All three judges had the Irishman in front by margins of 116-114 , 115- 111, and 114-113. After the fight, Eubank immediately congratulated his conqueror. Indeed, his demeanour throughout 12 absorbing rounds demonstrated a rare respect for an opponent who, like so many of his 14 previous challengers for the World Boxing Organisation super-middleweight title, had mastered his trade in the course of a long career spent mostly in American rings.
Collins came home to win the world title last night but the real measure of his quality was in the defeats that he had suffered previously - three points losses all by close verdicts to world champions of a quality Eubank had not faced.
Even on a neutral ground, the 30-year-old Dubliner would have been the most formidable opponent Eubank could have chosen outside of the other three rival world title claimants. But with the backing of a committed capacity crowd of 7,500, he was unbeatable.
Not even the first knock-down of his career when a long right from Eubank dropped him to one knee early in the 10th was enough to break the Irishman's absolute concentration which remained rock solid during the most extraordinary ring entrance even this master showman had yet devised.
Last December, when he beat Henry Wharton, Eubank came in on a crane over the heads of the crowd. This time he appeared seated on a Harley Davidson motorcycle which rose some 30 feet as the champion's name was picked out in a backdrop of fireworks before Eubank made his way to the ring through a cloud of smoke and sparklers. Throughout it all, Collins sat in his corner with his eyes tightly closed and he maintained the posture even during his own introduction.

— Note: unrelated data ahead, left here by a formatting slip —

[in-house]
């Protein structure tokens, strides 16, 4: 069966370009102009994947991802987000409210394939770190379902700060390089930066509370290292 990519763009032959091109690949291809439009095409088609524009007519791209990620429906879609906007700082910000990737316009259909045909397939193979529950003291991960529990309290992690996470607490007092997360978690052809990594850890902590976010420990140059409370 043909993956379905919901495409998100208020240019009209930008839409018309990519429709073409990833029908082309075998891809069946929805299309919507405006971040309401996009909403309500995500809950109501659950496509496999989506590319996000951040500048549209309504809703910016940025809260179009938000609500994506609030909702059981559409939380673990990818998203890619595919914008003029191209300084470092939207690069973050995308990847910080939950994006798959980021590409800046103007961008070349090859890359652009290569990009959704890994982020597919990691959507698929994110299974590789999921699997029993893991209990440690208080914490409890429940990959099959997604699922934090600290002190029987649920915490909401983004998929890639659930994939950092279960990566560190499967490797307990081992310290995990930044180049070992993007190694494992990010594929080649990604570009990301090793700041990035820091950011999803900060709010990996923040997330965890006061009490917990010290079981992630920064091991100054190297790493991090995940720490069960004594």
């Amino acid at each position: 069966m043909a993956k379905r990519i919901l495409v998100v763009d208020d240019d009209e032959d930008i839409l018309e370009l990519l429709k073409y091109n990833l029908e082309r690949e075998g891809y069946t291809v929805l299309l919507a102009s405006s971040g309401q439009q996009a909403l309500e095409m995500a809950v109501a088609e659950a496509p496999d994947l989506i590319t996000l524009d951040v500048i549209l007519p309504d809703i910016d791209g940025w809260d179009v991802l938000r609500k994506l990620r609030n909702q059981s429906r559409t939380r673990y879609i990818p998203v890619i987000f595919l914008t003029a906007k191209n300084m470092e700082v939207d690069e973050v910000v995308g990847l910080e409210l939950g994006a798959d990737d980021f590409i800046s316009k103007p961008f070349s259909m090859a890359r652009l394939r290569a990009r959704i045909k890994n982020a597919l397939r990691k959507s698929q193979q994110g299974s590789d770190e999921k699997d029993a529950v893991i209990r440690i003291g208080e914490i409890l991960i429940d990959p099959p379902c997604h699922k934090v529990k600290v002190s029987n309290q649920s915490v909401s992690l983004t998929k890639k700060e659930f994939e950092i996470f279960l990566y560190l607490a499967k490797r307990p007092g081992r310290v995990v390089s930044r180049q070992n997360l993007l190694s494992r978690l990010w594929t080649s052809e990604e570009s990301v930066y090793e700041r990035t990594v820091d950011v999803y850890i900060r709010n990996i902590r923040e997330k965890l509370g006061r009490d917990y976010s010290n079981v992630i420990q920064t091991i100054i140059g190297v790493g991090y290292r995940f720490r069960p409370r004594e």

He made the best possible start, outworking the lethargic champion in the early rounds and it was not until the fourth that Eubank at last began to impose himself on the fight, landing a couple of fierce uppercuts and knocking Collins into the ropes with a jab.
Collins kept grafting away in the fifth and sixth but he was missing more than he landed and one questioned how much this might tell against him in the later rounds.
But Collins, who had spent four weeks training in Las Vegas, was in magnificent shape for the biggest fight in his 32-bout career and he came back strongly in the seventh and eighth, even flooring the champion briefly in the eighth with a glancing right to the chest which appeared to catch Eubank off balance and sent him sprawling on his back against the ropes. Eubank gestured angrily to the American referre Ron Lipton that it had not been a legitimate knock-down but had to take the mandatory eight count.
Eubank has been in tight corners before, though, and it looked for a while in the later rounds as though he might extricate himself again as he landed the cleaner and crisper punches on the Irishman, who was now tiring.
A long right dropped Collins to one knee early in the tenth but he signalled to his corner that he was all right and when he rose he frustrated all Eubank's attempt to build on that success.
Surprisingly, it was Collins who produced the big effort in the eleventh, out-hustling Eubank and, as they past each other on the way back to the corners at the end of the round Eubank gave him a tap of the glove in acknowledgement of his fighting qualities.
The Irishman was cut over the left eye in the last round but it was too late to make any difference and he kept bustling away to the final bell to hand Eubank his first defeat in 44 fights, 20 of them for the WBO middle- weight or super-middleweight championships.Reuse content